Drug trafficking and transnational criminal organizations continue to pose a daunting threat to the rule of law in Latin America. According to U.S. Assistant Secretary of State for International Narcotics and Law Enforcement Affairs William Brownfield, the nature of that threat has constantly evolved over the past ten to 15 years and is creating new policy challenges.
In response to the changing nature of the threat, the United States has developed new cooperative networks that link the U.S. to other countries and regional organizations in the hemisphere.
U.S. strategies have evolved to meet the challenges. In Colombia, for instance, it became clear that dismantling drug cartels was a necessary step toward reducing crime and insecurity, but it was not sufficient. Only by extending the rule of law, increasing the presence of the state, and bolstering respect for human rights, could real security take root in Colombia.
Transnational criminal organizations adapt and evolve quickly. When faced with law enforcement opposition in Colombia, the drug trafficking center of gravity took hold in Mexico, creating perilous new security concerns throughout the country. The United States and Mexico responded with the 2007 Merida Initiative. As a result, the Mexican government has undertaken a comprehensive effort to reform its law enforcement and judicial institutions to confront transnational criminal organizations and disrupt their activities.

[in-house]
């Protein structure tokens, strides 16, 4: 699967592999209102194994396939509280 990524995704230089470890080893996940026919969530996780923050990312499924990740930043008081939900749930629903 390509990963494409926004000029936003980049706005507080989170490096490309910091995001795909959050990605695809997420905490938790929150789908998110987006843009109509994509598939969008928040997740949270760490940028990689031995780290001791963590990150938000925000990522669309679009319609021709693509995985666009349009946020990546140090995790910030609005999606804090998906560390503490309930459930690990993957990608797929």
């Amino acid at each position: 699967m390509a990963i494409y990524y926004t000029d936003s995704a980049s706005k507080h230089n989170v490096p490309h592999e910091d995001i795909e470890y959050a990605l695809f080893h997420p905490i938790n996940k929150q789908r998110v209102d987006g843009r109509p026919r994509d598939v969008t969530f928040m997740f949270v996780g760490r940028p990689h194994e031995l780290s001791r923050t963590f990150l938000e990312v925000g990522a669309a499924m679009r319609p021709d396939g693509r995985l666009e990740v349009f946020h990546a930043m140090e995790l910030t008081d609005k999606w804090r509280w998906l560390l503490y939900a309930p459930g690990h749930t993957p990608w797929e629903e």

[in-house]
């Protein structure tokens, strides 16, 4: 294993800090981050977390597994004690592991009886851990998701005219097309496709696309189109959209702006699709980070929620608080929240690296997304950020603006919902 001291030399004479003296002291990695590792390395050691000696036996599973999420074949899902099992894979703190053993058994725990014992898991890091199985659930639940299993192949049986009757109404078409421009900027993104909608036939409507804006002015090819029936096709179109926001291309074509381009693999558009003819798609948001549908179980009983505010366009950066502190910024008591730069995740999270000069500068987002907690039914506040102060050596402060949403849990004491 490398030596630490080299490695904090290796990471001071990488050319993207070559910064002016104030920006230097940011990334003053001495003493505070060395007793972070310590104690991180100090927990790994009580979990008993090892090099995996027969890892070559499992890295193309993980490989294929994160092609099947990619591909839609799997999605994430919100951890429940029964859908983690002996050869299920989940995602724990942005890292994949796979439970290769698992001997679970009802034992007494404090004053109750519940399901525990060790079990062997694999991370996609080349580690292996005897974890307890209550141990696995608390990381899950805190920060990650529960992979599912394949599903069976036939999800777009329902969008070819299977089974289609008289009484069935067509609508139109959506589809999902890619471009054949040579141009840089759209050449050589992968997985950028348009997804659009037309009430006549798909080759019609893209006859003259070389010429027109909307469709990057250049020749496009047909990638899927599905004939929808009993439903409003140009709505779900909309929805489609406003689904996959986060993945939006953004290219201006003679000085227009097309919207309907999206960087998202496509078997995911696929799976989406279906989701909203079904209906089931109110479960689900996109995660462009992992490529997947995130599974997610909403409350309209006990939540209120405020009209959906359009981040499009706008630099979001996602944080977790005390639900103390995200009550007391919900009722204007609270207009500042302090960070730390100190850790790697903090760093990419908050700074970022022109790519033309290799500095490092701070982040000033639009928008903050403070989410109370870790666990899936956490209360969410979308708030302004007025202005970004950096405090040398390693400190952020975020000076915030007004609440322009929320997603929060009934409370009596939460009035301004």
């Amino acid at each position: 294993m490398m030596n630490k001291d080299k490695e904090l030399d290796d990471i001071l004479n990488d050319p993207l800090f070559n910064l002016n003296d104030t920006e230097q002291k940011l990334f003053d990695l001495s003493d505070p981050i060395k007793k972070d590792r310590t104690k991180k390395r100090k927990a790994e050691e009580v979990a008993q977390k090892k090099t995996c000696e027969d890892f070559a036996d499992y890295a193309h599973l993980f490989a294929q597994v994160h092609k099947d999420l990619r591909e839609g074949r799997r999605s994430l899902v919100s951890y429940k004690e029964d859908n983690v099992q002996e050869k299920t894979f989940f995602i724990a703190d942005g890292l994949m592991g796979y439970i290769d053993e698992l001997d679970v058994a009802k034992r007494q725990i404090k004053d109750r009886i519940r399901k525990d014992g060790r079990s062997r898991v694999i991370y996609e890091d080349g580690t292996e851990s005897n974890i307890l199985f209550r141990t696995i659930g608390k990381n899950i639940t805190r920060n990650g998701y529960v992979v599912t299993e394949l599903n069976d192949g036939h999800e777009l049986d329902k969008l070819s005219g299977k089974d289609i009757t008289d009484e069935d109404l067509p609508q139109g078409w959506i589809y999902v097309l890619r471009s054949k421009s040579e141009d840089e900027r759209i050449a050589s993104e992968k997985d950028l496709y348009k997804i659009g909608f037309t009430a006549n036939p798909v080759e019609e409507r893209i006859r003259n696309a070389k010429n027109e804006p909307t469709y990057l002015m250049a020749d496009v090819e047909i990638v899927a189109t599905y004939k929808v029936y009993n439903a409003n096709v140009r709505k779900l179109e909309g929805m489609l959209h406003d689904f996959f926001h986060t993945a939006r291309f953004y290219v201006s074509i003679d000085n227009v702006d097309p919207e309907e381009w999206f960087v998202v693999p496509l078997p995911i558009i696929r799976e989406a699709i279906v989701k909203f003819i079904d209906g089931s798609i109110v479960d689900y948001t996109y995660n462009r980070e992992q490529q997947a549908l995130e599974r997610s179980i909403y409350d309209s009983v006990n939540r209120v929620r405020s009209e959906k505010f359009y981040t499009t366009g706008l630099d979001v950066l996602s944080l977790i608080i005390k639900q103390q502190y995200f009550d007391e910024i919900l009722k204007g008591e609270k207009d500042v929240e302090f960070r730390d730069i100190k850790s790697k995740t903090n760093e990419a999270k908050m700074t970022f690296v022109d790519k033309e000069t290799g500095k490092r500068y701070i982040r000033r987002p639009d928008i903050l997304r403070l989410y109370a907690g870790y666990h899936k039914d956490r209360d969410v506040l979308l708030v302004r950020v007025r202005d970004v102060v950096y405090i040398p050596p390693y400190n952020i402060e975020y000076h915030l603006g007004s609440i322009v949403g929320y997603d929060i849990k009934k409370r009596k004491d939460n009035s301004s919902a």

The success of efforts in Colombia and Mexico has put pressure on Central America, where drug cartels, transnational gangs and organized crime are taking advantage of porous borders, weak government presence in remote areas, and inadequate law enforcement and rule of law capabilities to expand their operations.
In recognition of these emerging security threats, the United States launched the Central America Regional Security Initiative, and President Obama sought to enhance U.S. impact in the region when he launched the Central America Citizen Security Partnership in March 2011. This new partnership throughout the region recognizes that to combat transnational threats effectively, the United States and like-minded donors must work with the nations of the region to build partner-nation law enforcement and rule of law capacity, while simultaneously addressing the underlying causes of crime and insecurity.
The United States firmly believes that credible law enforcement capacity and systems of justice provide the foundation for criminal information sharing, judicial cooperation, human rights, counternarcotics, and counterterrorism programs to take hold.